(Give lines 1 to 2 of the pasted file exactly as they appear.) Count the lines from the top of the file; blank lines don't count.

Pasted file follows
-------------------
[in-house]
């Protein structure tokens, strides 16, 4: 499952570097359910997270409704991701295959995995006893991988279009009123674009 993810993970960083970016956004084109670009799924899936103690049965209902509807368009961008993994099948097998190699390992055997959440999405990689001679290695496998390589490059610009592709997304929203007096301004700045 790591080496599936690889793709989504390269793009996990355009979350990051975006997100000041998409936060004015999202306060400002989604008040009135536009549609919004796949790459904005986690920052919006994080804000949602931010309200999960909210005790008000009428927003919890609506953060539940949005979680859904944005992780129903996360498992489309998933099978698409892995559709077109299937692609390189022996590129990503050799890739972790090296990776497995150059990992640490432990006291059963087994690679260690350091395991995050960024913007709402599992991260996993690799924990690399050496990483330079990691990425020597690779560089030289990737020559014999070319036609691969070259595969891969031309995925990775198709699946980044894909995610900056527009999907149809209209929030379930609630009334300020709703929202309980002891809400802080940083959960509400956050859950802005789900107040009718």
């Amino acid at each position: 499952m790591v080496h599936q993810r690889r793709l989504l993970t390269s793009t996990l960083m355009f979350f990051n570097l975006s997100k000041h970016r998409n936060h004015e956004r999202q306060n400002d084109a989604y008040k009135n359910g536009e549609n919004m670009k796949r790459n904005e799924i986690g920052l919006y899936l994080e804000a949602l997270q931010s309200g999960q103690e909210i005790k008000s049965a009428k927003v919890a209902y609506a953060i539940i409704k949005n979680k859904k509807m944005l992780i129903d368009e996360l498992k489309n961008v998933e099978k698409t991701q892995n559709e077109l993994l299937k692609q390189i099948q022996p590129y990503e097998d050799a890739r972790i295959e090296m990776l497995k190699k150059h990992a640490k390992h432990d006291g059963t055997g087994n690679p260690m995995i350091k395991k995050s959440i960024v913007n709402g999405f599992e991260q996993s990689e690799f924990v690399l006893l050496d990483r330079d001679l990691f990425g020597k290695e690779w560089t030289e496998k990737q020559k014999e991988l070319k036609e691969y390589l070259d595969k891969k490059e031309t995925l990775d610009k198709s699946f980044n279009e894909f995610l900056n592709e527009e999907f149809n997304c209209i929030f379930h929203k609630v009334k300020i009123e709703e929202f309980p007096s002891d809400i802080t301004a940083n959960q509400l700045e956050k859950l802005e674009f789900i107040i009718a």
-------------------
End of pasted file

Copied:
[in-house]
């Protein structure tokens, strides 16, 4: 499952570097359910997270409704991701295959995995006893991988279009009123674009 993810993970960083970016956004084109670009799924899936103690049965209902509807368009961008993994099948097998190699390992055997959440999405990689001679290695496998390589490059610009592709997304929203007096301004700045 790591080496599936690889793709989504390269793009996990355009979350990051975006997100000041998409936060004015999202306060400002989604008040009135536009549609919004796949790459904005986690920052919006994080804000949602931010309200999960909210005790008000009428927003919890609506953060539940949005979680859904944005992780129903996360498992489309998933099978698409892995559709077109299937692609390189022996590129990503050799890739972790090296990776497995150059990992640490432990006291059963087994690679260690350091395991995050960024913007709402599992991260996993690799924990690399050496990483330079990691990425020597690779560089030289990737020559014999070319036609691969070259595969891969031309995925990775198709699946980044894909995610900056527009999907149809209209929030379930609630009334300020709703929202309980002891809400802080940083959960509400956050859950802005789900107040009718």